Very dry weather in California in January and February has wiped out surplus snow levels in the Sierra Nevada, with a monthly survey conducted this week finding that the snowpack is now at about two-thirds of normal.
The state’s Department of Water Resources conducted Tuesday’s survey at Phillips Station near South Lake Tahoe and found a snow depth of 35 inches and a snow water equivalent of 16 inches — about 68 percent of average for that location on or around the start of March.
A wet December in California had snow levels at more than 200 percent of normal at the start of 2022 and it was still at 109 percent of average as of Feb. 1 despite a dry January, but a second straight month of little to no rain around much of the state has officials calling for continued conservation amid the ongoing drought.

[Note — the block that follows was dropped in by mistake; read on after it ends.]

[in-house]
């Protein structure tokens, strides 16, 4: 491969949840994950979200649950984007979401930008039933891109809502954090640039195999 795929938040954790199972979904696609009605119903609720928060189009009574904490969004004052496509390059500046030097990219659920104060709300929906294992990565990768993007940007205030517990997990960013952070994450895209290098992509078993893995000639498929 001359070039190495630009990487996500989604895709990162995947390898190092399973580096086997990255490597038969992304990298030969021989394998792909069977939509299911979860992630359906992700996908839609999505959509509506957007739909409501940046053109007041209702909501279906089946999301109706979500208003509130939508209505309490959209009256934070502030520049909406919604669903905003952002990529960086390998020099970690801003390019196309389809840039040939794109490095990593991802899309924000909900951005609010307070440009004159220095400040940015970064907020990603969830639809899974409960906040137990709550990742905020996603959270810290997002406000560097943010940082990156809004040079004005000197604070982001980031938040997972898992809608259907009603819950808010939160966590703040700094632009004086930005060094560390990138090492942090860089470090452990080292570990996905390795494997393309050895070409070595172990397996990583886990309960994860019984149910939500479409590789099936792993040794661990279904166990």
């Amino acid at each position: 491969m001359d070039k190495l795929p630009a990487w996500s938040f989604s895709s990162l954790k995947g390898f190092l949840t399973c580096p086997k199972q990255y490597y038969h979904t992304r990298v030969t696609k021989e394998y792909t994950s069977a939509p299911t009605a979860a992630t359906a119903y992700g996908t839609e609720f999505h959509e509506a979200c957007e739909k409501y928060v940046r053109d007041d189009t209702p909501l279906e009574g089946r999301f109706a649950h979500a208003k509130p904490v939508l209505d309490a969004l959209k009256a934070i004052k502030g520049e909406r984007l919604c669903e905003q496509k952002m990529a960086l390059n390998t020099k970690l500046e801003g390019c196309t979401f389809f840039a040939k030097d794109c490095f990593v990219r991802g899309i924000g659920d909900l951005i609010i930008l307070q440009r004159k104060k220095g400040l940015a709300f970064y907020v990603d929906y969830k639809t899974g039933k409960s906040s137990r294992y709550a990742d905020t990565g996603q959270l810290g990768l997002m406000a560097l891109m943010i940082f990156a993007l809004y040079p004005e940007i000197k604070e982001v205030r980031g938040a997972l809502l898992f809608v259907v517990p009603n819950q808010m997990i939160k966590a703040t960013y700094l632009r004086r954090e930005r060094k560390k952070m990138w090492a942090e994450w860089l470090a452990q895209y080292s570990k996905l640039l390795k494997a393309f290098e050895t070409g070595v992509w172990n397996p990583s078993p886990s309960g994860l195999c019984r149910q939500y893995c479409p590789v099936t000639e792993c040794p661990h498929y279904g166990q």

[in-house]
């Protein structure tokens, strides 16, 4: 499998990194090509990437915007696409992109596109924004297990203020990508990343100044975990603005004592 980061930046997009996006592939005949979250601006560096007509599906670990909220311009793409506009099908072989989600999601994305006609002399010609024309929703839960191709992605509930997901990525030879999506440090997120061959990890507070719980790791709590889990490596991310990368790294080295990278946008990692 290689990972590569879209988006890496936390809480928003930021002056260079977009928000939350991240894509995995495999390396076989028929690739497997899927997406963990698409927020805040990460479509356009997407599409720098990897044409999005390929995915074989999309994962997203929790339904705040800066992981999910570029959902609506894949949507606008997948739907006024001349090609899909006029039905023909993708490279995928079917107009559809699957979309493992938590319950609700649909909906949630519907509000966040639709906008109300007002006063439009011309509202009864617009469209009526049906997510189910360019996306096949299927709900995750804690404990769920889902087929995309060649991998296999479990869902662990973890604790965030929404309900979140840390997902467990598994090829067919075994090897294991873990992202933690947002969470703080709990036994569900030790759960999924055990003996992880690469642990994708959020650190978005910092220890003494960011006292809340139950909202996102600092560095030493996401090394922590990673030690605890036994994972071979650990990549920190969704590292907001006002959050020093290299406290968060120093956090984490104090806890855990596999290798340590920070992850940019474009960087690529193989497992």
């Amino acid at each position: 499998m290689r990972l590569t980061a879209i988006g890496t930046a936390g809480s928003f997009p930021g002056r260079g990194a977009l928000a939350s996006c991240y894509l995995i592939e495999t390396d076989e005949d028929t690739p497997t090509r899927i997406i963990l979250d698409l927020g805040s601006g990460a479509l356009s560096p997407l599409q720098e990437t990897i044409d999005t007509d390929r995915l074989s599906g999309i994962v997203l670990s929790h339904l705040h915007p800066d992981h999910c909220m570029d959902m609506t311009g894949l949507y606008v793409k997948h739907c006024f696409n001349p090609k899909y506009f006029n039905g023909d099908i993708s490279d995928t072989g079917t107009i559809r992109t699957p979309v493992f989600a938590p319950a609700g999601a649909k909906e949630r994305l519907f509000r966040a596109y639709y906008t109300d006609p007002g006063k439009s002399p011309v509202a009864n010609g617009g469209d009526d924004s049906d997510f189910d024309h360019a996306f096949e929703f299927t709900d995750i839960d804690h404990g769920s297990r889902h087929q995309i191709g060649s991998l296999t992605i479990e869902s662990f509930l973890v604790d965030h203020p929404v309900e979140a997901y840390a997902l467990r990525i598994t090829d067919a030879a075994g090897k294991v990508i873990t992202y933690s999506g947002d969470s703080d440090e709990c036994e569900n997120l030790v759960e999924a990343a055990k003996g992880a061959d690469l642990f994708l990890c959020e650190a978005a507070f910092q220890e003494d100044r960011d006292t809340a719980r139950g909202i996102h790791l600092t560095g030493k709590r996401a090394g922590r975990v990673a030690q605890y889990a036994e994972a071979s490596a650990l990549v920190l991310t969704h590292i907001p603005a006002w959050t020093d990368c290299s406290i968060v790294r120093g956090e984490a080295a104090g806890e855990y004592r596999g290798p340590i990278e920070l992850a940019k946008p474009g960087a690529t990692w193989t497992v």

“With only one month left in California’s wet season and no major storms in the forecast, Californians should plan for a third year of drought conditions,” Department of Water Resources director Karla Nemeth said. “A significantly below-average snowpack combined with already low reservoir levels make it critical that all Californians step up and conserve water.”
Gov. Gavin Newsom has asked Californians to cut back their water use by at least 15 percent compared to 2020 levels.
People can look at water levels around the state via California Water Watch, a new website set up by the Department of Water Resources that includes several interactive maps .